7. tegnoto89


    Dec 24, 2008
    I'm going to keep an eye on this thread... I'm using the moveable anchor, but I have a terrible habit of approaching everything as a purist, and I want to know (just out of curiosity) which is considered more "right" by most teachers.
  8. Technically there is no "right" way, since there's really no defined technique for electric bass yet.

    But I would agree that floating thumb is more effective than anchoring on the pickup.
  9. Fergie Fulton

    Fergie Fulton

    Nov 22, 2008
    Retrovibe Artist rota
    As said there is no right way or wrong way, but there is a right time and a wrong time to do it. I use both methods..but its a sub-conscience thing.
    If i am moving say up and down to a drum riser, or jumping off a stage as such, like to move through an audiance, then its anchored for me, but that may be of the body, the neck, the bridge, the pick-up etc. its what holds me solid till i complete what i need to do.
    Trying some of the above with a floating thumb may run the risk of my fingers getting knocked or jollted off or away from the strings.

    As i said if its painless and it does all you want then its for you.
    Bass players are good/great because of the way they think, thats what allows them to play and create what they do...not the technique, but the the way they apply what the have learned.

    Like i said i'm a pro so why pick me for a project when we all have the same high standard of playing and techniques, from all my friends and contemparies out there?

    1/Because of the way i will interprete what is put in front of me or what i am asked to play or write lines to.
    2/ Attitude
    3/ Availability
    As you see technique is a given once you reach a certain level and does not really come in to it. Its your brain and how you think that will define you as a bass player not floating or anchored thumb techniques, or any techniques for that matter.
  10. i've never really had to think about my right hand... and as long it didnt look comepletely different to what the pros do (and ive noticed some pros use anchored thumb) i thought i was alright. Just a fews years ago going through the con i had my technique picked at and i worked really hard to correct it. And now starting it all up again, ive been told that what ive been doing is not correct.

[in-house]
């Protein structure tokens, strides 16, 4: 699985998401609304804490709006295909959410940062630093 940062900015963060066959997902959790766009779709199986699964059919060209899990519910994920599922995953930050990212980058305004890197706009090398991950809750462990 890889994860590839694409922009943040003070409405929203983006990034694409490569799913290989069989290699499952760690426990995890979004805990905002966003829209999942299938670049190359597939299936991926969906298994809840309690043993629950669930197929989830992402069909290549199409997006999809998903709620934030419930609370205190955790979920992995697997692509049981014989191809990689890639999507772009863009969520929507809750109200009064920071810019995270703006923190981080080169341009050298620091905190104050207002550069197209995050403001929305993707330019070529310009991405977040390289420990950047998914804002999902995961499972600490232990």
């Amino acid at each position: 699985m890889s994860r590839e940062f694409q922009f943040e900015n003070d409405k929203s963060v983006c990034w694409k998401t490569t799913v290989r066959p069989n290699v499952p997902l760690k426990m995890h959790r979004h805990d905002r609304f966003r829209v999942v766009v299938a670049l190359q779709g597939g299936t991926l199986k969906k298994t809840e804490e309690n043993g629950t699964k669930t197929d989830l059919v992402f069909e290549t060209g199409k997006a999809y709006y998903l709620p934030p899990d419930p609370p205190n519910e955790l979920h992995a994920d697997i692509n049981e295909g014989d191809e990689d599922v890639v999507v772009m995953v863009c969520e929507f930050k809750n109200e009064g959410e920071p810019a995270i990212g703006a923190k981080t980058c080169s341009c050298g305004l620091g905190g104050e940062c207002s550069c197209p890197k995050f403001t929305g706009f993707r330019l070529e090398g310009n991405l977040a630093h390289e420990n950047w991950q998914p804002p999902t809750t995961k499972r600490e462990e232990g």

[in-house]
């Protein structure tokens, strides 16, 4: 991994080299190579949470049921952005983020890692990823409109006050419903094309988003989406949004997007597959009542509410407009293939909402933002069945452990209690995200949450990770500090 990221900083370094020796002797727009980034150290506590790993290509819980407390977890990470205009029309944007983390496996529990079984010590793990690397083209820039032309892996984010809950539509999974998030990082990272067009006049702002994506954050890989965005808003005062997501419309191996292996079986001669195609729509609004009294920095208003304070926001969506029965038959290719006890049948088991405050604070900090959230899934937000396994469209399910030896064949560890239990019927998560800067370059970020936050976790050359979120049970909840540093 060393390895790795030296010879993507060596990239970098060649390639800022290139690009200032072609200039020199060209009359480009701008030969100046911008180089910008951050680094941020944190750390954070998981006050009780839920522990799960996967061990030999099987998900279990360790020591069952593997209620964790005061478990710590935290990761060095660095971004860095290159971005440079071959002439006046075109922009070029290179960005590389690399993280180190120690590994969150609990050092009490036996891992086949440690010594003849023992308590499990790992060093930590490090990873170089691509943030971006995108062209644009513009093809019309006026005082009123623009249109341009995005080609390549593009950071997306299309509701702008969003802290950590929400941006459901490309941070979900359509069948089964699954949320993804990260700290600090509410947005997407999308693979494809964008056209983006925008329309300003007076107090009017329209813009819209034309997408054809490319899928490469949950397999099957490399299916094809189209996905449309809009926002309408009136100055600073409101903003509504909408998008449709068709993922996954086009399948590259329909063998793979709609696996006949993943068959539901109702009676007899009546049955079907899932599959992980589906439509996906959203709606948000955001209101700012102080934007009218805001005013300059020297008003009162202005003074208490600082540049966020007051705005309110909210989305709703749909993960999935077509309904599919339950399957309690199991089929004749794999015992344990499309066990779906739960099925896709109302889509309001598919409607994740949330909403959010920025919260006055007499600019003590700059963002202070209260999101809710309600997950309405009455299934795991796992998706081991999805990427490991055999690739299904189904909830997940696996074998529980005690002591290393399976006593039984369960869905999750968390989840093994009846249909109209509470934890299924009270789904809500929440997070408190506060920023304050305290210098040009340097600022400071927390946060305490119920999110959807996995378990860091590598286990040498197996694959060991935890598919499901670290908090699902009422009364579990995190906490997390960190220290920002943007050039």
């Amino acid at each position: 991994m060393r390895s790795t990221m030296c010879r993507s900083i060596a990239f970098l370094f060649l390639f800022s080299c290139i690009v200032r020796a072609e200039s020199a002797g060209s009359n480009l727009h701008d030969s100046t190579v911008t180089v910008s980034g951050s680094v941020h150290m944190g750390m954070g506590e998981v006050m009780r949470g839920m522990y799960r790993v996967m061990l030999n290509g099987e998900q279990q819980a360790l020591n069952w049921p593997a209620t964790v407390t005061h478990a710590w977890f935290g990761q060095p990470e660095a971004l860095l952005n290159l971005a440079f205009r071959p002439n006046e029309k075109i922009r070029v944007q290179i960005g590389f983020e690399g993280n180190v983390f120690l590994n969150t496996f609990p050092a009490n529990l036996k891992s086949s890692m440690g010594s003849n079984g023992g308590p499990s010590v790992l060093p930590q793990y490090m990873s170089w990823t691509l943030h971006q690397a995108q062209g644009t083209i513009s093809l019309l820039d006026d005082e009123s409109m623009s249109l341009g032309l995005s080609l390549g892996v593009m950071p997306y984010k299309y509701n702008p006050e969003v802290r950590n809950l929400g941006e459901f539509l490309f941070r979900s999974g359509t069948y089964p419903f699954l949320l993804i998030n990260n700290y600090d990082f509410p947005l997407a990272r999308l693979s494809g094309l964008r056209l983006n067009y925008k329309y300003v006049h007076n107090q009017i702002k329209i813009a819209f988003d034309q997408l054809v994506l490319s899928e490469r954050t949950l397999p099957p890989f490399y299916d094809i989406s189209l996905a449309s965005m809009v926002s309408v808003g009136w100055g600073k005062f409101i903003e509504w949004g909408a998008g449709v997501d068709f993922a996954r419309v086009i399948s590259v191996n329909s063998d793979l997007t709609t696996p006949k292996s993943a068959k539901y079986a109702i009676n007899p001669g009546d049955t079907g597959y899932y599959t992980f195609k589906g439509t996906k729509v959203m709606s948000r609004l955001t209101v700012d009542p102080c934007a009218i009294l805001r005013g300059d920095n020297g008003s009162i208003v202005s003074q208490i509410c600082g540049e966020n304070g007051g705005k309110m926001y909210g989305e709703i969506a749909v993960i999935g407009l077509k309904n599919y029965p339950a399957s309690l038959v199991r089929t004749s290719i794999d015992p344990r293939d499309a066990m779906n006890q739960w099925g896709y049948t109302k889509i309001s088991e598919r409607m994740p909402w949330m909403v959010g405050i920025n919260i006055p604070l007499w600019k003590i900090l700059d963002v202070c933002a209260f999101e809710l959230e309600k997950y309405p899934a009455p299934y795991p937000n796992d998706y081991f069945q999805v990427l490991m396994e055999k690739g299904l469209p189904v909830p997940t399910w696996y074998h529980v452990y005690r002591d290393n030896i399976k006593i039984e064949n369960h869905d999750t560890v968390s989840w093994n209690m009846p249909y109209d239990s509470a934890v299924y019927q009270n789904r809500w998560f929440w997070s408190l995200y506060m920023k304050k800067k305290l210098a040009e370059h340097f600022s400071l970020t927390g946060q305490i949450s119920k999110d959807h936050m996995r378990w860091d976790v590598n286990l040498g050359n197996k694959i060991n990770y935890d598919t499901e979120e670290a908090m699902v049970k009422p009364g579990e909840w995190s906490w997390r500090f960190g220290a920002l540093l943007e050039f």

what annoys me is what i've been doing hasnt made the music sound any different, and im not ****ing anything up because of it... his argument to me seems purely based on convention...

    I have a lesson today with him and i will ask him why (for you fergie) and post it here ;)
  11. ahhh the thumb debate, i use a mixture of both floating and anchored and i use between 1 and 3 fingers i dont stick to one technique, and niether should anyone, if one works for you then fine, but shun others for useing diffrent technique

    thats just my view.
  12. had my lesson today

    so apparently his reasoning was behind anchoring the thumb at the body - not the pickup (sorry got it confused with floating thumb... im silly) was for the muting effect it has on the e, and the way it reduces movement making you, with practice, more agile.... this technique derived from Jaco.
    this thumb position still hurts my wrist though...as my wrist is in its full arc, and i have to curve it as far as it will go to make my thumb sit sturdily at around 90 degrees to the bass... it hurts, and id rather not do it though he thinks the pain is because im not used to it... i dont know

    there it is anyway...

    cheers and thanks for ze comments!
  13. If it hurts than don't do it, whether your teacher tells you to or not. If you feel any pain from a technique than it's bad.
  14. Fergie Fulton

    Fergie Fulton

    Nov 22, 2008
    Retrovibe Artist rota
    Sorry i don't buy it. muting is a technique that any style can learn to deal with.
    As for citing Jaco, again i don't buy it, because that worked for Jacos physical characteristics does not mean it will work for you.
    Having your wrist at such an angle is bad for your hands and is a weak postion for the hand in the human body.
    He thinks "the pain is",.... does that mean for example if you play a C on the A string, he thinks your playing a C or he knows your playing a C?
    As far as i'm concerned he has not answered the question to my satisfaction, so take from it what you will. If it was me and i have no problems with the way i have always played, i would stick to that....unless anyone else knows different LOL ?
  15. JimmyM

    JimmyM Supporting Member

    Apr 11, 2005
    Apopka, FL
    Endorsing: Ampeg Amps, EMG Pickups
    I'm not feeling this teacher. Not once did anything Dave LaRue taught me cause pain, and he worked me like a dog. Anyone who says you're just not used to the pain and you have to play through it is someone I drop as a teacher.